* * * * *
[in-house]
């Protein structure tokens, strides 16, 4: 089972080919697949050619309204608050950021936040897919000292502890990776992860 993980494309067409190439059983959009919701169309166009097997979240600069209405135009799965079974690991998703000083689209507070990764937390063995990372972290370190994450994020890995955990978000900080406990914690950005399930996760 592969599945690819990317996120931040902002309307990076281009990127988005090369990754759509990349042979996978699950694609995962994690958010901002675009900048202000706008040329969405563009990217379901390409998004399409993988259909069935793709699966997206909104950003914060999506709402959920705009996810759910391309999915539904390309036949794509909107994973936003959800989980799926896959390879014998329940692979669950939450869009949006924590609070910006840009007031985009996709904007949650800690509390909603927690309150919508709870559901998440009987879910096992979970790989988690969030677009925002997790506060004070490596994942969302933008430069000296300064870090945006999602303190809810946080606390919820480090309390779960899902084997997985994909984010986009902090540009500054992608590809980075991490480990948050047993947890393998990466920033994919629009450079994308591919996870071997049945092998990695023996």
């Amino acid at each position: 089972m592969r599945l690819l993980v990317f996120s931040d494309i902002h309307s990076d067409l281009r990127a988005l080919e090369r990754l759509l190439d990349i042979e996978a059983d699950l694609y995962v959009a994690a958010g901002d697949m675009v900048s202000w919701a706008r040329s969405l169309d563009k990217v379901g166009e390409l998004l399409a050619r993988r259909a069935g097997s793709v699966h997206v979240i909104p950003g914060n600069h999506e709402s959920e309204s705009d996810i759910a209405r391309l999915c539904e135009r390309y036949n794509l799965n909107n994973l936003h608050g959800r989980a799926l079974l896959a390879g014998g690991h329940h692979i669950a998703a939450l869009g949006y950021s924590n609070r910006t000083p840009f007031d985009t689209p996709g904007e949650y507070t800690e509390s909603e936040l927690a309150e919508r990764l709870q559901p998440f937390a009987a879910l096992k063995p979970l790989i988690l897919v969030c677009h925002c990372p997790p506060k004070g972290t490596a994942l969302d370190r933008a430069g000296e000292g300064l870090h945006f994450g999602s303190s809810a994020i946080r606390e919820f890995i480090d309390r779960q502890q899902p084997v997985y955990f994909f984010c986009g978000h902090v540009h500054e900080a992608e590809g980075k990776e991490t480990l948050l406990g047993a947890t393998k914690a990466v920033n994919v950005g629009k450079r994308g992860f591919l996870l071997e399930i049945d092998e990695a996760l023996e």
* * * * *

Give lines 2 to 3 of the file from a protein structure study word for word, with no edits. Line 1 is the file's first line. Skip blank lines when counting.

């Protein structure tokens, strides 16, 4: 089972080919697949050619309204608050950021936040897919000292502890990776992860 993980494309067409190439059983959009919701169309166009097997979240600069209405135009799965079974690991998703000083689209507070990764937390063995990372972290370190994450994020890995955990978000900080406990914690950005399930996760 592969599945690819990317996120931040902002309307990076281009990127988005090369990754759509990349042979996978699950694609995962994690958010901002675009900048202000706008040329969405563009990217379901390409998004399409993988259909069935793709699966997206909104950003914060999506709402959920705009996810759910391309999915539904390309036949794509909107994973936003959800989980799926896959390879014998329940692979669950939450869009949006924590609070910006840009007031985009996709904007949650800690509390909603927690309150919508709870559901998440009987879910096992979970790989988690969030677009925002997790506060004070490596994942969302933008430069000296300064870090945006999602303190809810946080606390919820480090309390779960899902084997997985994909984010986009902090540009500054992608590809980075991490480990948050047993947890393998990466920033994919629009450079994308591919996870071997049945092998990695023996």
């Amino acid at each position: 089972m592969r599945l690819l993980v990317f996120s931040d494309i902002h309307s990076d067409l281009r990127a988005l080919e090369r990754l759509l190439d990349i042979e996978a059983d699950l694609y995962v959009a994690a958010g901002d697949m675009v900048s202000w919701a706008r040329s969405l169309d563009k990217v379901g166009e390409l998004l399409a050619r993988r259909a069935g097997s793709v699966h997206v979240i909104p950003g914060n600069h999506e709402s959920e309204s705009d996810i759910a209405r391309l999915c539904e135009r390309y036949n794509l799965n909107n994973l936003h608050g959800r989980a799926l079974l896959a390879g014998g690991h329940h692979i669950a998703a939450l869009g949006y950021s924590n609070r910006t000083p840009f007031d985009t689209p996709g904007e949650y507070t800690e509390s909603e936040l927690a309150e919508r990764l709870q559901p998440f937390a009987a879910l096992k063995p979970l790989i988690l897919v969030c677009h925002c990372p997790p506060k004070g972290t490596a994942l969302d370190r933008a430069g000296e000292g300064l870090h945006f994450g999602s303190s809810a994020i946080r606390e919820f890995i480090d309390r779960q502890q899902p084997v997985y955990f994909f984010c986009g978000h902090v540009h500054e900080a992608e590809g980075k990776e991490t480990l948050l406990g047993a947890t393998k914690a990466v920033n994919v950005g629009k450079r994308g992860f591919l996870l071997e399930i049945d092998e990695a996760l023996e």